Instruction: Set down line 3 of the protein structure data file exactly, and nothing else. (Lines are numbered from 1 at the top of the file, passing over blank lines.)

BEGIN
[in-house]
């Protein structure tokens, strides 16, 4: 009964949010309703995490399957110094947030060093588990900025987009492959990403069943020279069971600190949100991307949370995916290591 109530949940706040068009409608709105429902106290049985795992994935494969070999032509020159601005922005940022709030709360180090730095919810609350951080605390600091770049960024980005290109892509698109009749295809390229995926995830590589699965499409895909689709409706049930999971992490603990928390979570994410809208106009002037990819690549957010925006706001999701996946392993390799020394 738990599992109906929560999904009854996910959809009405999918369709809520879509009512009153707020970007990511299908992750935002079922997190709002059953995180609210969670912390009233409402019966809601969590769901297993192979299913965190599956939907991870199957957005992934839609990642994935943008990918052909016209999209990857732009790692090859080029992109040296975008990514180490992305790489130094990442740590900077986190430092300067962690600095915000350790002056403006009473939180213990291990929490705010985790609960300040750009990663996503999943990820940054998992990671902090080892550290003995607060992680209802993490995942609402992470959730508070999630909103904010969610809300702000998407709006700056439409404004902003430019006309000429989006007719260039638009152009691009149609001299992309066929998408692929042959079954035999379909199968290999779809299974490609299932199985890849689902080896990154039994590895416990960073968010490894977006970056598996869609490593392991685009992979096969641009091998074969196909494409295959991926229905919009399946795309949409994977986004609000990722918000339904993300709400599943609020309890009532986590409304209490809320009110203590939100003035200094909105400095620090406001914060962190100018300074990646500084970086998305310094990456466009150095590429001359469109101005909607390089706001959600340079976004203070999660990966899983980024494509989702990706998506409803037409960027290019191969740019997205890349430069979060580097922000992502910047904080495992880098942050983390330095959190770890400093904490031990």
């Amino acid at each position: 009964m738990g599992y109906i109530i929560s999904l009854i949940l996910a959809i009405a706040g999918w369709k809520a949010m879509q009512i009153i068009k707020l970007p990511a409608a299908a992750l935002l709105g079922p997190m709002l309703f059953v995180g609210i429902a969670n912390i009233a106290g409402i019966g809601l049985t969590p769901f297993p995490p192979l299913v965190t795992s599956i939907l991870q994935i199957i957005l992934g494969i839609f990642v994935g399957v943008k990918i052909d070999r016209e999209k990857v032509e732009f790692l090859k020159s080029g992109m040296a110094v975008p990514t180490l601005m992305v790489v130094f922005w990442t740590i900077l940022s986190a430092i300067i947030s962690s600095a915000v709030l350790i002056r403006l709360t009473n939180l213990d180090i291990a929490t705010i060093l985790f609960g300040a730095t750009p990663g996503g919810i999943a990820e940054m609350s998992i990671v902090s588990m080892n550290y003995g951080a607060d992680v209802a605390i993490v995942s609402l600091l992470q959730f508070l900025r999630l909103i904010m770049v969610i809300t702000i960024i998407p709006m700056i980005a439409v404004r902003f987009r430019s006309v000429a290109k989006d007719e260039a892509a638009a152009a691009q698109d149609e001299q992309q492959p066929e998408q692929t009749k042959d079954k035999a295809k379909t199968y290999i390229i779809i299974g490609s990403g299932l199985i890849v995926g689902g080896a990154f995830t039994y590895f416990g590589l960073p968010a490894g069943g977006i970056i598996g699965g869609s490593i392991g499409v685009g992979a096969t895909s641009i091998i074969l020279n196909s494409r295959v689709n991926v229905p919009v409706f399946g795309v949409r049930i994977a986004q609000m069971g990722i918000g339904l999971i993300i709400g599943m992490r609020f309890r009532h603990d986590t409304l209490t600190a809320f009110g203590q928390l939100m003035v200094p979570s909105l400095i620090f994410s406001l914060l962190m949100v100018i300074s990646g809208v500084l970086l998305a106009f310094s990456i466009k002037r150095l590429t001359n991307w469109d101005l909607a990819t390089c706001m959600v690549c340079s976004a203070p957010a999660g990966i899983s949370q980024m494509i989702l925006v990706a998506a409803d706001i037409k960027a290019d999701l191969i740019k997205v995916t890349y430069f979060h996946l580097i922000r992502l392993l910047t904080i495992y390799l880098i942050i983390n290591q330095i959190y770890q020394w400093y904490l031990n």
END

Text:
């Amino acid at each position: 009964m738990g599992y109906i109530i929560s999904l009854i949940l996910a959809i009405a706040g999918w369709k809520a949010m879509q009512i009153i068009k707020l970007p990511a409608a299908a992750l935002l709105g079922p997190m709002l309703f059953v995180g609210i429902a969670n912390i009233a106290g409402i019966g809601l049985t969590p769901f297993p995490p192979l299913v965190t795992s599956i939907l991870q994935i199957i957005l992934g494969i839609f990642v994935g399957v943008k990918i052909d070999r016209e999209k990857v032509e732009f790692l090859k020159s080029g992109m040296a110094v975008p990514t180490l601005m992305v790489v130094f922005w990442t740590i900077l940022s986190a430092i300067i947030s962690s600095a915000v709030l350790i002056r403006l709360t009473n939180l213990d180090i291990a929490t705010i060093l985790f609960g300040a730095t750009p990663g996503g919810i999943a990820e940054m609350s998992i990671v902090s588990m080892n550290y003995g951080a607060d992680v209802a605390i993490v995942s609402l600091l992470q959730f508070l900025r999630l909103i904010m770049v969610i809300t702000i960024i998407p709006m700056i980005a439409v404004r902003f987009r430019s006309v000429a290109k989006d007719e260039a892509a638009a152009a691009q698109d149609e001299q992309q492959p066929e998408q692929t009749k042959d079954k035999a295809k379909t199968y290999i390229i779809i299974g490609s990403g299932l199985i890849v995926g689902g080896a990154f995830t039994y590895f416990g590589l960073p968010a490894g069943g977006i970056i598996g699965g869609s490593i392991g499409v685009g992979a096969t895909s641009i091998i074969l020279n196909s494409r295959v689709n991926v229905p919009v409706f399946g795309v949409r049930i994977a986004q609000m069971g990722i918000g339904l999971i993300i709400g599943m992490r609020f309890r009532h603990d986590t409304l209490t600190a809320f009110g203590q928390l939100m003035v200094p979570s909105l400095i620090f994410s406001l914060l962190m949100v100018i300074s990646g809208v500084l970086l998305a106009f310094s990456i466009k002037r150095l590429t001359n991307w469109d101005l909607a990819t390089c706001m959600v690549c340079s976004a203070p957010a999660g990966i899983s949370q980024m494509i989702l925006v990706a998506a409803d706001i037409k960027a290019d999701l191969i740019k997205v995916t890349y430069f979060h996946l580097i922000r992502l392993l910047t904080i495992y390799l880098i942050i983390n290591q330095i959190y770890q020394w400093y904490l031990n």